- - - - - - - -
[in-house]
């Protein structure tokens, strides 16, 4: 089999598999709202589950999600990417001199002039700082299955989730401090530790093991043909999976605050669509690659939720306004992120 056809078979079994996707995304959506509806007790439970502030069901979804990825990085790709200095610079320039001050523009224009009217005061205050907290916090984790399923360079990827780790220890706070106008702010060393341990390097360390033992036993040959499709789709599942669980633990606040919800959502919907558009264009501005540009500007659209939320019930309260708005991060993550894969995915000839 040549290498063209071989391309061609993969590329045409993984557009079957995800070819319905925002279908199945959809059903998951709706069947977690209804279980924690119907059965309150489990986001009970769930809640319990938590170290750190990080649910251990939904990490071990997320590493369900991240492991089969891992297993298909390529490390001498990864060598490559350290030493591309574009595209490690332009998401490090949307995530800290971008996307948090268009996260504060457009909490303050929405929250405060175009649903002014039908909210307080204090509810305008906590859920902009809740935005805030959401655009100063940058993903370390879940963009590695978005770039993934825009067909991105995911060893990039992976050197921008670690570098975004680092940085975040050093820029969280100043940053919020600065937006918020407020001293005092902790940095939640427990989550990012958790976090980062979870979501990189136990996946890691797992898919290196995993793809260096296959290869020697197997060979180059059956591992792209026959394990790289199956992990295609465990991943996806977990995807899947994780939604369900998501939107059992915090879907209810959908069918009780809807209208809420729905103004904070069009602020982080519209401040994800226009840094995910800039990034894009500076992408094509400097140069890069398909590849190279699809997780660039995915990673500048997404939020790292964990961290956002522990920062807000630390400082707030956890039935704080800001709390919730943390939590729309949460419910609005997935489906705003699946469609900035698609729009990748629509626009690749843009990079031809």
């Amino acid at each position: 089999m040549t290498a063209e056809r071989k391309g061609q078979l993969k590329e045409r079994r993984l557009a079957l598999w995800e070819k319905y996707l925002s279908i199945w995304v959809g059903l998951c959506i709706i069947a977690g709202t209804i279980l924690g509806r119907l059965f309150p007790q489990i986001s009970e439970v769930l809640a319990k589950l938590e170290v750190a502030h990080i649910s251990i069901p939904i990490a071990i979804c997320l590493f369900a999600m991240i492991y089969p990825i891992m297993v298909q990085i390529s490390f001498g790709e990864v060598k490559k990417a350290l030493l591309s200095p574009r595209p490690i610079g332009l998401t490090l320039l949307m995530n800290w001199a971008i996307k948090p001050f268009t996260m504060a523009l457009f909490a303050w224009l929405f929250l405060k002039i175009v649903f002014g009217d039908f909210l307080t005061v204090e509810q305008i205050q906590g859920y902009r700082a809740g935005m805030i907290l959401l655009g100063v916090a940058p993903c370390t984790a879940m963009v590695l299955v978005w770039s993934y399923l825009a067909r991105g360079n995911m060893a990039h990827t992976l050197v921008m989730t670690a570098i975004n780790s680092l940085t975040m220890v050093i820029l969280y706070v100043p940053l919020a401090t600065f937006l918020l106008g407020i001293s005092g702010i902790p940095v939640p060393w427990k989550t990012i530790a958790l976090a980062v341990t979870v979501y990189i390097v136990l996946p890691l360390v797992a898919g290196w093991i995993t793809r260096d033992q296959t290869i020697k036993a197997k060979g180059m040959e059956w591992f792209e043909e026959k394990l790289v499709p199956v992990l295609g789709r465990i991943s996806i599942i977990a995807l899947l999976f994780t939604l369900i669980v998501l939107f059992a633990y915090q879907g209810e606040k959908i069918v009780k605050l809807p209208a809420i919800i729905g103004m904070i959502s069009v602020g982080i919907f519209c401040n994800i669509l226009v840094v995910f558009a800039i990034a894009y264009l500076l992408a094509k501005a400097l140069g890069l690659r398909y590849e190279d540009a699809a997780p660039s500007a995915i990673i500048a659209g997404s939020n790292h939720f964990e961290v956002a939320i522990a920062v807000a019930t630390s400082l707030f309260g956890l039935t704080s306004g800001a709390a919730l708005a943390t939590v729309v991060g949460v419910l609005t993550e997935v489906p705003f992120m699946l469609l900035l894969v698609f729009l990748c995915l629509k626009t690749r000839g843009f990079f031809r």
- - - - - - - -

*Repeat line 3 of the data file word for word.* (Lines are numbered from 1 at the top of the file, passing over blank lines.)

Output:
């Amino acid at each position: 089999m040549t290498a063209e056809r071989k391309g061609q078979l993969k590329e045409r079994r993984l557009a079957l598999w995800e070819k319905y996707l925002s279908i199945w995304v959809g059903l998951c959506i709706i069947a977690g709202t209804i279980l924690g509806r119907l059965f309150p007790q489990i986001s009970e439970v769930l809640a319990k589950l938590e170290v750190a502030h990080i649910s251990i069901p939904i990490a071990i979804c997320l590493f369900a999600m991240i492991y089969p990825i891992m297993v298909q990085i390529s490390f001498g790709e990864v060598k490559k990417a350290l030493l591309s200095p574009r595209p490690i610079g332009l998401t490090l320039l949307m995530n800290w001199a971008i996307k948090p001050f268009t996260m504060a523009l457009f909490a303050w224009l929405f929250l405060k002039i175009v649903f002014g009217d039908f909210l307080t005061v204090e509810q305008i205050q906590g859920y902009r700082a809740g935005m805030i907290l959401l655009g100063v916090a940058p993903c370390t984790a879940m963009v590695l299955v978005w770039s993934y399923l825009a067909r991105g360079n995911m060893a990039h990827t992976l050197v921008m989730t670690a570098i975004n780790s680092l940085t975040m220890v050093i820029l969280y706070v100043p940053l919020a401090t600065f937006l918020l106008g407020i001293s005092g702010i902790p940095v939640p060393w427990k989550t990012i530790a958790l976090a980062v341990t979870v979501y990189i390097v136990l996946p890691l360390v797992a898919g290196w093991i995993t793809r260096d033992q296959t290869i020697k036993a197997k060979g180059m040959e059956w591992f792209e043909e026959k394990l790289v499709p199956v992990l295609g789709r465990i991943s996806i599942i977990a995807l899947l999976f994780t939604l369900i669980v998501l939107f059992a633990y915090q879907g209810e606040k959908i069918v009780k605050l809807p209208a809420i919800i729905g103004m904070i959502s069009v602020g982080i919907f519209c401040n994800i669509l226009v840094v995910f558009a800039i990034a894009y264009l500076l992408a094509k501005a400097l140069g890069l690659r398909y590849e190279d540009a699809a997780p660039s500007a995915i990673i500048a659209g997404s939020n790292h939720f964990e961290v956002a939320i522990a920062v807000a019930t630390s400082l707030f309260g956890l039935t704080s306004g800001a709390a919730l708005a943390t939590v729309v991060g949460v419910l609005t993550e997935v489906p705003f992120m699946l469609l900035l894969v698609f729009l990748c995915l629509k626009t690749r000839g843009f990079f031809r």